On February 9, 1836, the Mississippi Legislature divided the land secured from the Chickasaws into counties. On February 14, 1836, the Legislature appointed commissioners in each of the ten newly created counties to get the counties organized. The commissioners appointed for Itawamba County were James Rowland, William Coats, Lewis Gideon and David Walker. As instructed by the Legislature, these commissioners called for an election and five men were elected: James Spears Bourland, Alfred G. Lane, John Beene, S.S. Spearman and Eliba Allen. These men were known as the Board of Police.
The first Board of Police minute book has been missing for decades but thanks to the Works Progress Administration history project of Itawamba County, that question is easily answered. During the 1930’s, a transcription of the first entry in the first volume of Police Court records was published in those WPA records. These are valuable records from when Itawamba County was basically still a wilderness. Below is a transcript of the first entry from this long-missing first record book:
Itawamba County Board of Police
September Term 1836
September Term 1836
Present: Alfred G. Lane, James S. Bourland, John Beene and Samuel S. Spearman, all members of said board. It was thus ordered that the court do now proceed to its organization whereupon James S. Bourland, Esq., was elected president of said board. Ordered by the court than an election be held at the following place on the first Monday and Tuesday in November next to wit: at the store house of Elisha Thomas, at the store of Mr. Thomas for the purpose of electing elders to vote for president and vice-president of the U.S., a judge of probates, a sheriff, a circuit court clerk, coroner, county surveyor, county treasurer and county ranger, and one representative for the county. Ordered that Lewis H. Gideon be appointed clerk pro-tem of this court until there be a clerk election and on the third Monday in October next, meeting again at the house of James S. Bourland.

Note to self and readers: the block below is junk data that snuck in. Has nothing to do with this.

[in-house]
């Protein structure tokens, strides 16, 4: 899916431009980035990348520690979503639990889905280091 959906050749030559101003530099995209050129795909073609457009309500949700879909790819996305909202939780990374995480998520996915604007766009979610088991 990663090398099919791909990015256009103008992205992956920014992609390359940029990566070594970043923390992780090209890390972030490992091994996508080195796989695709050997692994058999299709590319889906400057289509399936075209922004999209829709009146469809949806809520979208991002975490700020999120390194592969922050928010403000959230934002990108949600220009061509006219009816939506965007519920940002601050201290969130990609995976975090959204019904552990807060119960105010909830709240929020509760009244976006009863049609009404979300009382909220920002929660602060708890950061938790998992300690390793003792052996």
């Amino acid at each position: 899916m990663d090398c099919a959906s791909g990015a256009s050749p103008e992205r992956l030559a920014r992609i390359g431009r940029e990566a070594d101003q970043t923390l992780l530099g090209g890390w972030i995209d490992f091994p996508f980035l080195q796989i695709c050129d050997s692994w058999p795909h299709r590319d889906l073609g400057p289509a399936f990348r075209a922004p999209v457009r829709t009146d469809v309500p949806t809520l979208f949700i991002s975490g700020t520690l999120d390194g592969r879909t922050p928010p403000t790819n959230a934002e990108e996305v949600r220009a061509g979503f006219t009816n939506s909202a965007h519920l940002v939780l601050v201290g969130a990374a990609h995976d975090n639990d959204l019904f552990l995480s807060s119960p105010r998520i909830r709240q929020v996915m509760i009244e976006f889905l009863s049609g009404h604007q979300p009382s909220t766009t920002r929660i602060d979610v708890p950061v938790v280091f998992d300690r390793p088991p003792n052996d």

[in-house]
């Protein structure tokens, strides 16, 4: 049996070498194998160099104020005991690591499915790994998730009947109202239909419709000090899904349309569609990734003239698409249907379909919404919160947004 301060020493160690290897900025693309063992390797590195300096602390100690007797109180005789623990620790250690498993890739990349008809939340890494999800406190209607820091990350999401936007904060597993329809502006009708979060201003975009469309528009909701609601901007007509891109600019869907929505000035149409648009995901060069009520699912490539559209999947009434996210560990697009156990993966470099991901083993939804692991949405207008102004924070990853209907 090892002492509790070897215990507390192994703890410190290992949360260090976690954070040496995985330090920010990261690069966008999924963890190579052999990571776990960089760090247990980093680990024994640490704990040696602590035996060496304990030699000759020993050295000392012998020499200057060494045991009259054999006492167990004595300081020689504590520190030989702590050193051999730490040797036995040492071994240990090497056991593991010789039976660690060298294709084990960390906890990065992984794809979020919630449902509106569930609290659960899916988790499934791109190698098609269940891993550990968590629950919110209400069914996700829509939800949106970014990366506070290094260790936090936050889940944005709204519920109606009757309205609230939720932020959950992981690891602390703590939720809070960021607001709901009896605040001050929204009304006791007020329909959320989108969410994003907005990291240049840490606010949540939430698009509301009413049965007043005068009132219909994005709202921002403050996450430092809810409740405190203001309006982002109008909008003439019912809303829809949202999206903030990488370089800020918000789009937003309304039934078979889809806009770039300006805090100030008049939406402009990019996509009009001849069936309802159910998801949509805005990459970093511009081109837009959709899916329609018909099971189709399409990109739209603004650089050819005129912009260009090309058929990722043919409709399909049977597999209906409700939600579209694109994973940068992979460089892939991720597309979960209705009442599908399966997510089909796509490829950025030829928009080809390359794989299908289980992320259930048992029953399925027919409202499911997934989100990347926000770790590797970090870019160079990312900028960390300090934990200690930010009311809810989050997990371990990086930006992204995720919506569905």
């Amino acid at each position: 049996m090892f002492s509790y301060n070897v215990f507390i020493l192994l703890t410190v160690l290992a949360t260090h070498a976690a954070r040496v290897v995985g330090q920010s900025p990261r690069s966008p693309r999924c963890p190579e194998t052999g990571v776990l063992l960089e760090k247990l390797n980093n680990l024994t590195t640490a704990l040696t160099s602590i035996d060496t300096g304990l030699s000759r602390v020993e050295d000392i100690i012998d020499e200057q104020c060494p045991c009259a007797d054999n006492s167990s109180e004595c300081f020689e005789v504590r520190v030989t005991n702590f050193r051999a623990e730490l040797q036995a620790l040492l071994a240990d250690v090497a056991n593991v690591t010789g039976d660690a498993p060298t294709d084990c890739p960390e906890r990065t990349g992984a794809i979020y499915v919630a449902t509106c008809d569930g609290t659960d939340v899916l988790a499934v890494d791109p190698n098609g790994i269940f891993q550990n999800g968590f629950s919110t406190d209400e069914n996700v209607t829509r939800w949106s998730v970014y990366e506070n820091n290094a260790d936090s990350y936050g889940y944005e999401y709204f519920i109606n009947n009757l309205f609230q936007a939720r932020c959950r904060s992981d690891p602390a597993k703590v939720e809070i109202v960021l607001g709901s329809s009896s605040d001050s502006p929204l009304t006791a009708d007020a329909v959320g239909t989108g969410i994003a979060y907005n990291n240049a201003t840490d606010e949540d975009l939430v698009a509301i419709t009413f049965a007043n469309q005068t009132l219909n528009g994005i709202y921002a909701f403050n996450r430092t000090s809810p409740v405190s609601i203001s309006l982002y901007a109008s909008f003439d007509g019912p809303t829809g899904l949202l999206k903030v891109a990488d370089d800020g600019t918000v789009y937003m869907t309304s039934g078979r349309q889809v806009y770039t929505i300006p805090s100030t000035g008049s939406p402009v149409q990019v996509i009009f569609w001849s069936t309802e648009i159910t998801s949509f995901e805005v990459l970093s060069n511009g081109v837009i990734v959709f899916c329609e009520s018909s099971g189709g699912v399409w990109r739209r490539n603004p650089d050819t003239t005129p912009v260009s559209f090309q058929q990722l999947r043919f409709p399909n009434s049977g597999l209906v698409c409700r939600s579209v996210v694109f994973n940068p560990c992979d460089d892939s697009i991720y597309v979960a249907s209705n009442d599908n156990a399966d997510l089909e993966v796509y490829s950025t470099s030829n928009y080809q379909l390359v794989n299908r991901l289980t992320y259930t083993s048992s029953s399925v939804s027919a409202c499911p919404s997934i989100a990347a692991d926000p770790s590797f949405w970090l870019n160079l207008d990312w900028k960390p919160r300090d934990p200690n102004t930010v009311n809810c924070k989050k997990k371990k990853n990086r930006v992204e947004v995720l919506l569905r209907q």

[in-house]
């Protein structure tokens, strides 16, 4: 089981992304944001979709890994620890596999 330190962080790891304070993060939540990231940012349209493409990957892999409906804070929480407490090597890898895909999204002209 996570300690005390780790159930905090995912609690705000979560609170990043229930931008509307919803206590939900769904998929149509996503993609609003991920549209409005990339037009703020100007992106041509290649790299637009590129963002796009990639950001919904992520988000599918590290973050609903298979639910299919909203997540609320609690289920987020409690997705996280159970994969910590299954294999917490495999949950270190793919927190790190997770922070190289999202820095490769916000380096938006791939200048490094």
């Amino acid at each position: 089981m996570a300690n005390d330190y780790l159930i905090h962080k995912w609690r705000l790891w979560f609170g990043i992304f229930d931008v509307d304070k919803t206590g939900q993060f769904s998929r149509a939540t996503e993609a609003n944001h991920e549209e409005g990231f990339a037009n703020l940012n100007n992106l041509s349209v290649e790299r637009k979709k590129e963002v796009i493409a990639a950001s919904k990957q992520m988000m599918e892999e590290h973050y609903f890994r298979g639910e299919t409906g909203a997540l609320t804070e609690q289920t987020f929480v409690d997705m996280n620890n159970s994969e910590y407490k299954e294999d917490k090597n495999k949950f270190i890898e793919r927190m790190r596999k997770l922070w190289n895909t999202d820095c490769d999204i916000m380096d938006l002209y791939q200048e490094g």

From reading this first entry it is evident that county business was taking place in the home of James Spears Bourland, west of the Tombigbee River below the yet to be established old river port town of Van Buren. The election mentioned in the above record was held in the store house of Elisha Thomas, who has been listed as one of the first merchants of Van Buren.
The Board of Police were empowered by the Legislature to select the site of county government, which was to be in the center of the county, if a suitable location, and to acquire this location either by purchase or donation.
A deed recorded in Deed Book 1, Page 53, shows that a Chickasaw sold Section 25, Township 9, Range 8 East to Kenneth Clark, John Miller and Robert Miller, land speculators living in adjoining Pontotoc County. They, in turn, donated 50 acres of this land to the Board of Police for the site of county government on July 17, 1837. The new site of county government was named Fulton and by 1838 lots were being sold in this new town and a log court house was built. From late 1837 to the present, Fulton has continously been the county seat of government.
Today the original county seat of government located in the Van Buren-Cardsville area of southwestern Itawamba County, also known as Peaceful Valley, has long been silent. It has been 172 years since the hammering gavel opening the first sessions of the county’s Police Court has been heard in this rural historic river community.